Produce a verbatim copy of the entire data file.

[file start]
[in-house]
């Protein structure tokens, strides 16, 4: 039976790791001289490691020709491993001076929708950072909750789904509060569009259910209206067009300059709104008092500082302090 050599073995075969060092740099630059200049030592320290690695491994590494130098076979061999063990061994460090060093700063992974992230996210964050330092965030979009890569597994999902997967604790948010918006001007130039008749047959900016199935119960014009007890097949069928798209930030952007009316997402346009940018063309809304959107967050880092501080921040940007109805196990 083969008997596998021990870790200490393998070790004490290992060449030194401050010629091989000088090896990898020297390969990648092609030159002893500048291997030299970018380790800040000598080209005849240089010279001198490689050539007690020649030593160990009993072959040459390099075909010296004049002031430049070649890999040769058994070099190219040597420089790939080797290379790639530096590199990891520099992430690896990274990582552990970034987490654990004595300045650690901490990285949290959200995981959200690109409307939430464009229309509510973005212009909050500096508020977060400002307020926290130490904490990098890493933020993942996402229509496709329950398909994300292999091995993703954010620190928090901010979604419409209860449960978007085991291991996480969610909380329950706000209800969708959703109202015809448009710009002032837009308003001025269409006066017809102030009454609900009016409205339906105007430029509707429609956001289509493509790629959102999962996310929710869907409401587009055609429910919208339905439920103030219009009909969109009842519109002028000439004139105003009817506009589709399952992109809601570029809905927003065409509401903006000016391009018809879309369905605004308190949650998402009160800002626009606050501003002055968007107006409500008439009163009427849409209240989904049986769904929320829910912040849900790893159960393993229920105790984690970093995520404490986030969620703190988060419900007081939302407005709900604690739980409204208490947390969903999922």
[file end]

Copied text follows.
[in-house]
């Protein structure tokens, strides 16, 4: 039976790791001289490691020709491993001076929708950072909750789904509060569009259910209206067009300059709104008092500082302090 050599073995075969060092740099630059200049030592320290690695491994590494130098076979061999063990061994460090060093700063992974992230996210964050330092965030979009890569597994999902997967604790948010918006001007130039008749047959900016199935119960014009007890097949069928798209930030952007009316997402346009940018063309809304959107967050880092501080921040940007109805196990 083969008997596998021990870790200490393998070790004490290992060449030194401050010629091989000088090896990898020297390969990648092609030159002893500048291997030299970018380790800040000598080209005849240089010279001198490689050539007690020649030593160990009993072959040459390099075909010296004049002031430049070649890999040769058994070099190219040597420089790939080797290379790639530096590199990891520099992430690896990274990582552990970034987490654990004595300045650690901490990285949290959200995981959200690109409307939430464009229309509510973005212009909050500096508020977060400002307020926290130490904490990098890493933020993942996402229509496709329950398909994300292999091995993703954010620190928090901010979604419409209860449960978007085991291991996480969610909380329950706000209800969708959703109202015809448009710009002032837009308003001025269409006066017809102030009454609900009016409205339906105007430029509707429609956001289509493509790629959102999962996310929710869907409401587009055609429910919208339905439920103030219009009909969109009842519109002028000439004139105003009817506009589709399952992109809601570029809905927003065409509401903006000016391009018809879309369905605004308190949650998402009160800002626009606050501003002055968007107006409500008439009163009427849409209240989904049986769904929320829910912040849900790893159960393993229920105790984690970093995520404490986030969620703190988060419900007081939302407005709900604690739980409204208490947390969903999922």